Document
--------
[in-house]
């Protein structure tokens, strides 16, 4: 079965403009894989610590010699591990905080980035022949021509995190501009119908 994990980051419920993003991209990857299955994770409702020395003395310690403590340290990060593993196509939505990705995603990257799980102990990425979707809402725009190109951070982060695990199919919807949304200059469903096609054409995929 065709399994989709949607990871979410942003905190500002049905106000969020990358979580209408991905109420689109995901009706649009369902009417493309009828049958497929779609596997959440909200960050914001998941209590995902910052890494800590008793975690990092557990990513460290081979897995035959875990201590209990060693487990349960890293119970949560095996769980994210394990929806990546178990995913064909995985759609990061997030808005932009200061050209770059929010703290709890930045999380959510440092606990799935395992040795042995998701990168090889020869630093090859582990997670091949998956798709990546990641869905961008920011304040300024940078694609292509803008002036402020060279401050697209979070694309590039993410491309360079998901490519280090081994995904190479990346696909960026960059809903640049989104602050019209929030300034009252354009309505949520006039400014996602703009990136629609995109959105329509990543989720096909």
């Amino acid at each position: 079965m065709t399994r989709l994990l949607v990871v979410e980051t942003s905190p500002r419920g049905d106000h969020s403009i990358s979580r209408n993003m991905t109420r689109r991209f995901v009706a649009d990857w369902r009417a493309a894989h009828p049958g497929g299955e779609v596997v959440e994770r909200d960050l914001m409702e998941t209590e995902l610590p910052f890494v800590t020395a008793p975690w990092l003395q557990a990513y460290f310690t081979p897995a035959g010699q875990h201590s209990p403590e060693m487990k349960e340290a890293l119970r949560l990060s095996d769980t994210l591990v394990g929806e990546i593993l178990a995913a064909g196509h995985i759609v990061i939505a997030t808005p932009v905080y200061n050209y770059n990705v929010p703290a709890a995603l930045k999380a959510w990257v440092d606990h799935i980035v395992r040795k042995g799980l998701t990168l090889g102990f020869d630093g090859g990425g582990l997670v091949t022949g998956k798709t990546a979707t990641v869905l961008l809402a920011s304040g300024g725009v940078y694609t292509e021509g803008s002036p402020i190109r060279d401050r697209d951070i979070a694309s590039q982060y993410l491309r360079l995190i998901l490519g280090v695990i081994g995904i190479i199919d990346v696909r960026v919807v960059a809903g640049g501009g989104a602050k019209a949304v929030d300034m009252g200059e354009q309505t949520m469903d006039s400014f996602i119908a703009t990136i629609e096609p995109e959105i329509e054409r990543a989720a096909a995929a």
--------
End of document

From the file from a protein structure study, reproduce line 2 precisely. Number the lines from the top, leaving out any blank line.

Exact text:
């Protein structure tokens, strides 16, 4: 079965403009894989610590010699591990905080980035022949021509995190501009119908 994990980051419920993003991209990857299955994770409702020395003395310690403590340290990060593993196509939505990705995603990257799980102990990425979707809402725009190109951070982060695990199919919807949304200059469903096609054409995929 065709399994989709949607990871979410942003905190500002049905106000969020990358979580209408991905109420689109995901009706649009369902009417493309009828049958497929779609596997959440909200960050914001998941209590995902910052890494800590008793975690990092557990990513460290081979897995035959875990201590209990060693487990349960890293119970949560095996769980994210394990929806990546178990995913064909995985759609990061997030808005932009200061050209770059929010703290709890930045999380959510440092606990799935395992040795042995998701990168090889020869630093090859582990997670091949998956798709990546990641869905961008920011304040300024940078694609292509803008002036402020060279401050697209979070694309590039993410491309360079998901490519280090081994995904190479990346696909960026960059809903640049989104602050019209929030300034009252354009309505949520006039400014996602703009990136629609995109959105329509990543989720096909």